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Genome Analysis in the Cloud and for the Masses


By Allison Proffitt 
 
May 30, 2014 | 2014 Best Practices Winner | When the Human Genome Sequence Center (HGSC) at Baylor College of Medicine took on the sequencing and analysis of genomic data from 14,000 individuals, they knew they had a problem of scale. The solution for getting the data analyzed and out to 300 collaborators worldwide won the team and their partners at DNAnexus a 2014 Bio-IT World Best Practices Award for IT Infrastructure and High Performance Computing. 
 
BP2014logoHeart disease and stroke kill millions of people each year. The World Health Organization predicts that by 2020, heart disease and stroke will become the leading cause of both death and disability worldwide. To expand our understanding of genetics’ role in heart disease, the Cohorts for Heart and Aging Research in Genomic Epidemiology (CHARGE) Consortium enlisted five institutions to participate in a global sequencing project. 
 
HGSC served as the sequencing center for the consortium, sequencing samples collected at the five institutions from over 14,000 individuals—3,751 whole genomes and 10,771 whole exomes. The HGSC then used its own in house Mercury pipeline, a semi-automated and modular set of bioinformatics tools for the analysis of next generation sequencing data, to process the sequencing results.
 
With 18 Illumina HiSeq instruments, the sequencing center was well stocked to be able to handle the load, said Narayanan Veeraraghavan, lead programmer scientist at the Human Genome Sequencing Center and technical project lead. “I don’t think the bottleneck is the sequencing, because we have the capacity.” The problems lie in the analysis.  
 
HGSC estimated they would either need to quadruple their current compute core capacity in the short term to complete the project and not inconvenience other users by monopolizing the cluster for 4-5 weeks in an attempt to complete the job, keeping all other users out of the system. Once the data were processed, the results needed to be securely and efficiently delivered to 300 CHARGE collaborators worldwide.  
 
“It was pretty obvious that we just didn’t have the muscle to churn through this analysis within the given time. It probably would have taken us a few weeks if not a few months,” Veeraraghavan said 
 
HGSC needed a solution for two main problems. “Number one is just being able to do the compute at scale and at a pretty fast pace. It became obvious that we needed to look to the cloud for compute capacity given the short turnaround time for the project,” Veeraraghavan said. “Beyond the compute, once the results were generated, we also wanted to create an environment where people can access the data securely, then be able to work with the data securely and do fancy science.”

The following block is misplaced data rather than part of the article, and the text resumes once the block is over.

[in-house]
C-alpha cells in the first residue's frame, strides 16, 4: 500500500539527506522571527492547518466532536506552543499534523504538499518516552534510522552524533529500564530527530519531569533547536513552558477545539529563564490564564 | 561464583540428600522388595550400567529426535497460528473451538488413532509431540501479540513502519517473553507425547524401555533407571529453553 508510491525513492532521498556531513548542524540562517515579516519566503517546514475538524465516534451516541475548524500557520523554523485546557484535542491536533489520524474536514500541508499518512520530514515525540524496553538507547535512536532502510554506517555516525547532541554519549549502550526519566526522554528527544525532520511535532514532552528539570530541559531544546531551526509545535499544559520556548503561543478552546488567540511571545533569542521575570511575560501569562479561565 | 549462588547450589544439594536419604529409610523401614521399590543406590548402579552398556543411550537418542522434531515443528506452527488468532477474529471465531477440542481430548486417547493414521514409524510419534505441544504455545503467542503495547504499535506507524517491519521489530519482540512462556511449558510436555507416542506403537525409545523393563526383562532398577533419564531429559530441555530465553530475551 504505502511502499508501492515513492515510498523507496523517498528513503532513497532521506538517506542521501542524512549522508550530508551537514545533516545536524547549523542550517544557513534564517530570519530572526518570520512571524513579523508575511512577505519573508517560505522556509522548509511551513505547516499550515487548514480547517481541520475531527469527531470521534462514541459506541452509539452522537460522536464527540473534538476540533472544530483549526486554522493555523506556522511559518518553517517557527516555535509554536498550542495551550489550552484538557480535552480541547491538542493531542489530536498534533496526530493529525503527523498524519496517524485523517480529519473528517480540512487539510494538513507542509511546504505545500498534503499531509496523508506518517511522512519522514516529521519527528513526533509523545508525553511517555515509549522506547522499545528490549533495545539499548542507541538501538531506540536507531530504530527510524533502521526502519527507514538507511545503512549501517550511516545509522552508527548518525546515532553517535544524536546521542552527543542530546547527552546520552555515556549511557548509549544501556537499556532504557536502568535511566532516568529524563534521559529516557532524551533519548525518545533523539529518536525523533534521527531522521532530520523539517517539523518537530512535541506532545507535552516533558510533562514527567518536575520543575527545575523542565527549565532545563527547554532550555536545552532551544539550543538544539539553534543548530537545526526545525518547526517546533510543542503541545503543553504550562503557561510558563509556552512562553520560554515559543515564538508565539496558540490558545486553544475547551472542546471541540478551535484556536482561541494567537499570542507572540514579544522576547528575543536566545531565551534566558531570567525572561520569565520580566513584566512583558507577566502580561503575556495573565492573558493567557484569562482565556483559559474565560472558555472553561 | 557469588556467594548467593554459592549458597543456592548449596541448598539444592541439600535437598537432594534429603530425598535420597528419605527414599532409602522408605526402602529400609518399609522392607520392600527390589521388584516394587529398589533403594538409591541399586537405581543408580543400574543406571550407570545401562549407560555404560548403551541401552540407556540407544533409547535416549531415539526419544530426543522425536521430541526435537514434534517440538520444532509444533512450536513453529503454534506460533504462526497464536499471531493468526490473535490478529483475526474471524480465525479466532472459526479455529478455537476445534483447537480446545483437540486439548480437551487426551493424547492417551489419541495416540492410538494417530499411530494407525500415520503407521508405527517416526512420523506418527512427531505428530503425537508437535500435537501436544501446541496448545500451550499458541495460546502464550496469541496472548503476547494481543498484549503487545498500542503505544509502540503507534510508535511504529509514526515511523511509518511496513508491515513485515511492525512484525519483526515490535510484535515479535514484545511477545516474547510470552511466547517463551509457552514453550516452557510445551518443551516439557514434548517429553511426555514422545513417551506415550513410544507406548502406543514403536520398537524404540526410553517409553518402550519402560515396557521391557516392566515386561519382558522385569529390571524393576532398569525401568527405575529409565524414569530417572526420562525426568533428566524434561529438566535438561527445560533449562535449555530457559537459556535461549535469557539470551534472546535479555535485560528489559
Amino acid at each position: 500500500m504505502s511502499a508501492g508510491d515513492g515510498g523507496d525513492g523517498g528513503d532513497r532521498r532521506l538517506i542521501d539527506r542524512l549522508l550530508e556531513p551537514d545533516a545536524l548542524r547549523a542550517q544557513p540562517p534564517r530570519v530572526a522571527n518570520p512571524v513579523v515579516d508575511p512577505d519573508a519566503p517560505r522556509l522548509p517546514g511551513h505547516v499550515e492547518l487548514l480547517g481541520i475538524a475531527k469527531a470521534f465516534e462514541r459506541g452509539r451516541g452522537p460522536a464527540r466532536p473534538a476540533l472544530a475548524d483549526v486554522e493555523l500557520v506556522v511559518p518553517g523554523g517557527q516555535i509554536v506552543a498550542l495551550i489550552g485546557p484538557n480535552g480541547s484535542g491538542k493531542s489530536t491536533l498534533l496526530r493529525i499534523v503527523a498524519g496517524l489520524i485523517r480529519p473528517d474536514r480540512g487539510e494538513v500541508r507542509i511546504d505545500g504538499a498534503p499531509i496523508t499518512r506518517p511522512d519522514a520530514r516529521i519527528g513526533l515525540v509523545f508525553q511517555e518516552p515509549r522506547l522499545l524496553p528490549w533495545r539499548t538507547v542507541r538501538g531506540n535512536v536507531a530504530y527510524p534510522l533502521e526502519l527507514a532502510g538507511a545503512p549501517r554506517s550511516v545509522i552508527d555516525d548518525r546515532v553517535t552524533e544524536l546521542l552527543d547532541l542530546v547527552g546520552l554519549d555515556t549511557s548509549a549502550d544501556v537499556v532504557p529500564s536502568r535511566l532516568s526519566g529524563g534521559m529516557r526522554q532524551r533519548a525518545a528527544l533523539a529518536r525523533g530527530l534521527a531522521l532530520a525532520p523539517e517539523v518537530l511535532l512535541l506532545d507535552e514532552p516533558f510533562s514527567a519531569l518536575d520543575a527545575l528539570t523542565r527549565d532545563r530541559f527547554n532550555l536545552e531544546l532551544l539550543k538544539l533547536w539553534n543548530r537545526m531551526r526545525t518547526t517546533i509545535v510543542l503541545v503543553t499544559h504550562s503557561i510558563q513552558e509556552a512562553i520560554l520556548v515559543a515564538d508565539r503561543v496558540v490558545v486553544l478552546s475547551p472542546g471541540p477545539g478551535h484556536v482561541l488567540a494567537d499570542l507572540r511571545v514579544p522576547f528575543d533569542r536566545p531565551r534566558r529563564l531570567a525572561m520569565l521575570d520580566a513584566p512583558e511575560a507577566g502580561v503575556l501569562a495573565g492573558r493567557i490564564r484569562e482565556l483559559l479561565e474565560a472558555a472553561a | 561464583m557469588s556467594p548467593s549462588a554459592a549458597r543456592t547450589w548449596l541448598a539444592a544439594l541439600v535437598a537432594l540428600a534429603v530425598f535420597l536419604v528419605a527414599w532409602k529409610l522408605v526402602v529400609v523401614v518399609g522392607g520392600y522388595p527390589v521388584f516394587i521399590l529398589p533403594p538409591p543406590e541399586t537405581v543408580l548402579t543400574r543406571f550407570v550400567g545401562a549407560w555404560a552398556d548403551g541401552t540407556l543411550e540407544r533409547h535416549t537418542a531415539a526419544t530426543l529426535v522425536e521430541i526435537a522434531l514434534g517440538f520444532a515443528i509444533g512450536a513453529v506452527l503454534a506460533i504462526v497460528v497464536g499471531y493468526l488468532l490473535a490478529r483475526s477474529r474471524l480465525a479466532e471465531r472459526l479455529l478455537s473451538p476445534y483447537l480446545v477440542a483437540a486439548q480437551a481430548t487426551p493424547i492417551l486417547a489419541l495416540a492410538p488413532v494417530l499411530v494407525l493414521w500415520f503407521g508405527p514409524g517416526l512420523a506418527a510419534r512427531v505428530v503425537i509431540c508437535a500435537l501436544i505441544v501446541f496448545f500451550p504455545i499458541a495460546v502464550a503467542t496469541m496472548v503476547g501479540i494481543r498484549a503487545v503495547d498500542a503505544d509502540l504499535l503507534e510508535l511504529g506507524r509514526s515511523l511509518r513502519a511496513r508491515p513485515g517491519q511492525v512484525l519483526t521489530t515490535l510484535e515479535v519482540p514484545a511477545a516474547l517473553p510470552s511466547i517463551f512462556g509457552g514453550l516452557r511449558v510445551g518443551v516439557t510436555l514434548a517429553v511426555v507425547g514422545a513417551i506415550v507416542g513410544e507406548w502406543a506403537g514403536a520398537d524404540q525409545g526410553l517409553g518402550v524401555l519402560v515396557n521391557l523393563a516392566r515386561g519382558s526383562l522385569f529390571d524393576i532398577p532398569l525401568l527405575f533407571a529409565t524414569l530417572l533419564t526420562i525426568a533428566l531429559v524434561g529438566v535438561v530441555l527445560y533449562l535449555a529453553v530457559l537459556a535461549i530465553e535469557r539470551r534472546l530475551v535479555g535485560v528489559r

To address these challenges, HGSC, DNAnexus, and Amazon Web Services (AWS) teamed up to deploy a cloud-based infrastructure that could handle this ultra large-scale genomic analysis project quickly and flexibly, with zero capital investment.
 
“One of the reasons we went with DNAnexus and not directly with Amazon was because they have a platform with a user interface that is very intuitive, very easy for a person who has no programming background and no computation background… to just log on to his DNAnexus account, and just like he accesses his email, he can access these different pieces of data and tools,” Veeraraghavan said.
 
The DNAnexus API allowed the data to be securely delivered only to the researchers with the appropriate permissions to access it, and served as a repository for bioinformatics tools from HGSC and other collaborators. AWS has also provided DNAnexus with a Business Associates Agreement (BAA), allowing DNAnexus to offer best-in-class security and compliance with healthcare laws both in the US and internationally.
 
The first analysis HGSC did on the cloud took 10 days and 21,000 cores—an estimated five times faster than on the local cluster. At the time of the Best Practices entry submission, the project had used 3.3 million Amazon EC2 core hours of compute time to do the sequence analysis. Collaborators are using 860TB of Amazon S3 and Glacier storage for storing intermediate and results data. 
 
The Best Practices entry authors estimated that using the DNAnexus-Amazon solution saved HGSC about 30% over the costs of using the in-house cluster. 
 
“Our realization has been that it’s extremely cost-effective—probably much, much cheaper—to compute on a need basis, than having to organically expand our infrastructure just for this specific project. Once the project is done, the utilization is not that great. You still have that hardware and you have to maintain them, but there’s not much utilization.” 
 
The CHARGE samples are still coming in. Veeraraghavan says samples are batched for periodic sequencing and analysis, so that the CHARGE workload is quantized, but heavy. He expects to launch the next sequencing and analysis with a larger dataset sometime in late June or early July. And he’s happy to do it on the cloud. 
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